In the early hours of Operation Iraqi Freedom, anti-war demonstrations continued to break out across the U.S. The media continued to devote widespread coverage to the protests. For example, the Los Angeles Times reported that 100,000 participated in a “festival of resistance” in San Francisco. Chicago, Philadelphia, and Washington, DC, also witnessed protestors disrupting traffic and closing major thoroughfares as military operations began.
The LA Times quoted demonstrators claiming to be disgusted by their country and sickened by U.S. aggression. But this time around, demonstrators are supposed to differentiate between opposition to the war and support for the military. And the New York Times did quote one demonstrator who said she wanted to clear up any misconception about the movement not supporting our troops. She said that demonstrators do support the military, they just are opposed to the war.
That is part of a concerted effort by the anti-war movement not to repeat the Vietnam experience, when protestors spat on U.S. servicemen and called them “baby killers.” Although movement leaders deny it, they want to avoid any repeat of the fallout of actress Jane Fonda’s trip to Hanoi in 1972.
Recall that Fonda was photographed sitting astride a North Vietnamese anti-aircraft gun used to shoot down American airplanes. And she publicly called for U.S. servicemen to defect to the Viet Cong during her Hanoi visit. Tom Hayden, the actress’ former husband, says that the Nixon White House used Fonda’s trip to discredit the anti-war movement. But resentment against Fonda and the anti-war movement among veterans’ groups and other Americans burned on for years.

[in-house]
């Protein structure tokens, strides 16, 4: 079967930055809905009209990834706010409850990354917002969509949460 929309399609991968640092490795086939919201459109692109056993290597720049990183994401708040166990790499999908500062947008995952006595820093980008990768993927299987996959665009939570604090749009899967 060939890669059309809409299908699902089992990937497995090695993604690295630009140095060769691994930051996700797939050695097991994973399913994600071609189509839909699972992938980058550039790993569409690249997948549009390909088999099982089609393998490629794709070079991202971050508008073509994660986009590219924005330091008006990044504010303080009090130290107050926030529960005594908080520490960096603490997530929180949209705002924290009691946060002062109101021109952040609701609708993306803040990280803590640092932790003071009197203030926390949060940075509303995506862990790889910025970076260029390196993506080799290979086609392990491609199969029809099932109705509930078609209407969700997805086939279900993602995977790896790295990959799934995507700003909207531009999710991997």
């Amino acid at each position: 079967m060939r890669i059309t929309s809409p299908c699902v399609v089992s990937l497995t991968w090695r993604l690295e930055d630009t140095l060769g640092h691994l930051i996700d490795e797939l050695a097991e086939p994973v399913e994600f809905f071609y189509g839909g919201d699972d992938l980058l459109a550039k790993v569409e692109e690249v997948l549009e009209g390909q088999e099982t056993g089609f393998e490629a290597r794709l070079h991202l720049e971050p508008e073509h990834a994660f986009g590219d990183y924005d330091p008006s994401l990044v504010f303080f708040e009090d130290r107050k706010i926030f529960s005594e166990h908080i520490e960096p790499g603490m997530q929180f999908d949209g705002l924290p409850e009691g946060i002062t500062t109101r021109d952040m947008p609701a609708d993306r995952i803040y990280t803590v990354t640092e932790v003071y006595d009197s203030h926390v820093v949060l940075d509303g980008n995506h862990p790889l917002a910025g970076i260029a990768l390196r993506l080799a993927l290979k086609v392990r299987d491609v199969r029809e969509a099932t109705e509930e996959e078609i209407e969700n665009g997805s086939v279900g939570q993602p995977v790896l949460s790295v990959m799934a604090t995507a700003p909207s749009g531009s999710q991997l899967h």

Anti-war leaders say they don’t want to make that mistake again. They recently held a conference call to discuss their tactics once military operations began. They told a Los Angeles Times reporter that this time around, the movement is supposed to emphasize its support for the troops. Anti-war leaders say this will be demonstrated by fund-raising events intended to support both Iraqi civilians and U.S. veterans. They say they will send money to the families of called-up military reservists and national guardsmen hurt by lost paychecks. Anti-war leaders also told the LA Times that the character of their protests will change. Spokesmen from the National Council of Churches are said to be “contemplating” hunger strikes. One leader told the Times that the movement has been “nice and polite” thus far, but is about to switch over to nonviolent civil disobedience.
But it looks like word hasn’t filtered down to the protestors in the streets. There has been no sign yet of any “fundraising” activities by protestors but at an anti-war rally in San Francisco one sign read, “We support our troops when they shoot their officers.” Accuracy in Media has reported elsewhere the demoralizing effects the protests have had on our troops. No more “Hanoi Janes” seems nothing more than a public relations ploy fed to a gullible reporter by anti-war leaders.